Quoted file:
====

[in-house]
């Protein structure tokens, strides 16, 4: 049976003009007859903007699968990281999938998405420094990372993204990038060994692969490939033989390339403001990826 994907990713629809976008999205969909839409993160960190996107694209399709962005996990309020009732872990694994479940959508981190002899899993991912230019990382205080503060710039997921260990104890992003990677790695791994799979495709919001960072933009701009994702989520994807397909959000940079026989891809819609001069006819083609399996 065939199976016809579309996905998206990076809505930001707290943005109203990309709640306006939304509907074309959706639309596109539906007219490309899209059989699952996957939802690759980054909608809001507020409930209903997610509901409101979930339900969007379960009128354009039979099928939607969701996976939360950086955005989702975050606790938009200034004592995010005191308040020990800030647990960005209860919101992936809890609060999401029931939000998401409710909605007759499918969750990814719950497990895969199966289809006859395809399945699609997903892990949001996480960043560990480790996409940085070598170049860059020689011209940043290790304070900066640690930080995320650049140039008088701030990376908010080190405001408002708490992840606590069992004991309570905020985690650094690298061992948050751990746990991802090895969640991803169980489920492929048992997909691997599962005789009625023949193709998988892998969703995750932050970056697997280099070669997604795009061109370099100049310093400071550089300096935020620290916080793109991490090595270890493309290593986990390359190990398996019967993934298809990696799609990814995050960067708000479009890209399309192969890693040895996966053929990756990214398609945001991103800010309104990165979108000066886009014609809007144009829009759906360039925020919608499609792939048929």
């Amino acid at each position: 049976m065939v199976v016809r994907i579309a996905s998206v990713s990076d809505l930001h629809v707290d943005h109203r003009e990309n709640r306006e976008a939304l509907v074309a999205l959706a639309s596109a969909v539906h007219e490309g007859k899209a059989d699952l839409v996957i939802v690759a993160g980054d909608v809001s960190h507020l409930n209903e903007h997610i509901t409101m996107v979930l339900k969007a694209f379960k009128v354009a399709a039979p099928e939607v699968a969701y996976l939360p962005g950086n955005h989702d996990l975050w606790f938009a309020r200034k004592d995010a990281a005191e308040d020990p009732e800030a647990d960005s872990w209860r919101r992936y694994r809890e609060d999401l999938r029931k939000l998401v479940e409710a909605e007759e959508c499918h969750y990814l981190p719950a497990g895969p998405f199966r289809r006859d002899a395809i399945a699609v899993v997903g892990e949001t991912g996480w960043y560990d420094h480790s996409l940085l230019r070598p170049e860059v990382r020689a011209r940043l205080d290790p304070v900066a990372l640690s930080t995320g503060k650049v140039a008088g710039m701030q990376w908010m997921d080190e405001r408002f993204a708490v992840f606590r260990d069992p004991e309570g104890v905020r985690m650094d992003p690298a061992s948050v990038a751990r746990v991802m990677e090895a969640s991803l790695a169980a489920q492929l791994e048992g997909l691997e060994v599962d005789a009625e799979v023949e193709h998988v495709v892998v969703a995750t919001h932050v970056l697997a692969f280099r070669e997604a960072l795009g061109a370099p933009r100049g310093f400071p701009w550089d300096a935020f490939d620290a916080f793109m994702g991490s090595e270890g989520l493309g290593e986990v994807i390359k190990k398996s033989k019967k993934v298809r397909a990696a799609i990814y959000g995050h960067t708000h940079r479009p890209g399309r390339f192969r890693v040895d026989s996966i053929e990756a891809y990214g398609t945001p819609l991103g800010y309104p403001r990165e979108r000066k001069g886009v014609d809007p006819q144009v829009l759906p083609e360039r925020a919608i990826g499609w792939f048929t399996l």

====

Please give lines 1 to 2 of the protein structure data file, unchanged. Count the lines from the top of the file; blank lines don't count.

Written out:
[in-house]
């Protein structure tokens, strides 16, 4: 049976003009007859903007699968990281999938998405420094990372993204990038060994692969490939033989390339403001990826 994907990713629809976008999205969909839409993160960190996107694209399709962005996990309020009732872990694994479940959508981190002899899993991912230019990382205080503060710039997921260990104890992003990677790695791994799979495709919001960072933009701009994702989520994807397909959000940079026989891809819609001069006819083609399996 065939199976016809579309996905998206990076809505930001707290943005109203990309709640306006939304509907074309959706639309596109539906007219490309899209059989699952996957939802690759980054909608809001507020409930209903997610509901409101979930339900969007379960009128354009039979099928939607969701996976939360950086955005989702975050606790938009200034004592995010005191308040020990800030647990960005209860919101992936809890609060999401029931939000998401409710909605007759499918969750990814719950497990895969199966289809006859395809399945699609997903892990949001996480960043560990480790996409940085070598170049860059020689011209940043290790304070900066640690930080995320650049140039008088701030990376908010080190405001408002708490992840606590069992004991309570905020985690650094690298061992948050751990746990991802090895969640991803169980489920492929048992997909691997599962005789009625023949193709998988892998969703995750932050970056697997280099070669997604795009061109370099100049310093400071550089300096935020620290916080793109991490090595270890493309290593986990390359190990398996019967993934298809990696799609990814995050960067708000479009890209399309192969890693040895996966053929990756990214398609945001991103800010309104990165979108000066886009014609809007144009829009759906360039925020919608499609792939048929």